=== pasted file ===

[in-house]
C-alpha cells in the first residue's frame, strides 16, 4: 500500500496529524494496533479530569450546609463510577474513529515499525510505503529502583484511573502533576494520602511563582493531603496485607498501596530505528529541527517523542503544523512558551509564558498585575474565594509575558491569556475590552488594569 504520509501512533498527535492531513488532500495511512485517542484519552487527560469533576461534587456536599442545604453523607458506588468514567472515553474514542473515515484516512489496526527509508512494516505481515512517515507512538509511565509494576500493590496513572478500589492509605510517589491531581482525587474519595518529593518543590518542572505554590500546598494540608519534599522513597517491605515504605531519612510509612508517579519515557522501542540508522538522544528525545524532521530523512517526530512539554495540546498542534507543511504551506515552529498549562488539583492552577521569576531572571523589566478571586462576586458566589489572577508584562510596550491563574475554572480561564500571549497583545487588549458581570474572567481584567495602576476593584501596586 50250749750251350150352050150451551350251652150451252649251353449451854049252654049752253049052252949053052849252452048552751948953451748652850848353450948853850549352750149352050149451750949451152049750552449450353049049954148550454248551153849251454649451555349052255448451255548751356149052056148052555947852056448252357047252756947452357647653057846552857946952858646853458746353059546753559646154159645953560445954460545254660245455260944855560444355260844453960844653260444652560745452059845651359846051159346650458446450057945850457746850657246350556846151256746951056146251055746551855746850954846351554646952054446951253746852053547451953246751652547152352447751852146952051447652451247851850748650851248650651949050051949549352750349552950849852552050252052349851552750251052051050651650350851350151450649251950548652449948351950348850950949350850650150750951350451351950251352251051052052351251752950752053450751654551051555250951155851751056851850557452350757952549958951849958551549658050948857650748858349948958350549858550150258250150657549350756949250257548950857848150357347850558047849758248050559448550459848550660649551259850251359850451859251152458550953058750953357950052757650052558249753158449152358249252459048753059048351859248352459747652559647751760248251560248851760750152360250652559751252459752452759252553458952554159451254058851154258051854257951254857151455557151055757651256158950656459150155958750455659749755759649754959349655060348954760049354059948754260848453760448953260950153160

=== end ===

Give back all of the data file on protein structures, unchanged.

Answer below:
[in-house]
C-alpha cells in the first residue's frame, strides 16, 4: 500500500496529524494496533479530569450546609463510577474513529515499525510505503529502583484511573502533576494520602511563582493531603496485607498501596530505528529541527517523542503544523512558551509564558498585575474565594509575558491569556475590552488594569 504520509501512533498527535492531513488532500495511512485517542484519552487527560469533576461534587456536599442545604453523607458506588468514567472515553474514542473515515484516512489496526527509508512494516505481515512517515507512538509511565509494576500493590496513572478500589492509605510517589491531581482525587474519595518529593518543590518542572505554590500546598494540608519534599522513597517491605515504605531519612510509612508517579519515557522501542540508522538522544528525545524532521530523512517526530512539554495540546498542534507543511504551506515552529498549562488539583492552577521569576531572571523589566478571586462576586458566589489572577508584562510596550491563574475554572480561564500571549497583545487588549458581570474572567481584567495602576476593584501596586 50250749750251350150352050150451551350251652150451252649251353449451854049252654049752253049052252949053052849252452048552751948953451748652850848353450948853850549352750149352050149451750949451152049750552449450353049049954148550454248551153849251454649451555349052255448451255548751356149052056148052555947852056448252357047252756947452357647653057846552857946952858646853458746353059546753559646154159645953560445954460545254660245455260944855560444355260844453960844653260444652560745452059845651359846051159346650458446450057945850457746850657246350556846151256746951056146251055746551855746850954846351554646952054446951253746852053547451953246751652547152352447751852146952051447652451247851850748650851248650651949050051949549352750349552950849852552050252052349851552750251052051050651650350851350151450649251950548652449948351950348850950949350850650150750951350451351950251352251051052052351251752950752053450751654551051555250951155851751056851850557452350757952549958951849958551549658050948857650748858349948958350549858550150258250150657549350756949250257548950857848150357347850558047849758248050559448550459848550660649551259850251359850451859251152458550953058750953357950052757650052558249753158449152358249252459048753059048351859248352459747652559647751760248251560248851760750152360250652559751252459752452759252553458952554159451254058851154258051854257951254857151455557151055757651256158950656459150155958750455659749755759649754959349655060348954760049354059948754260848453760448953260950153160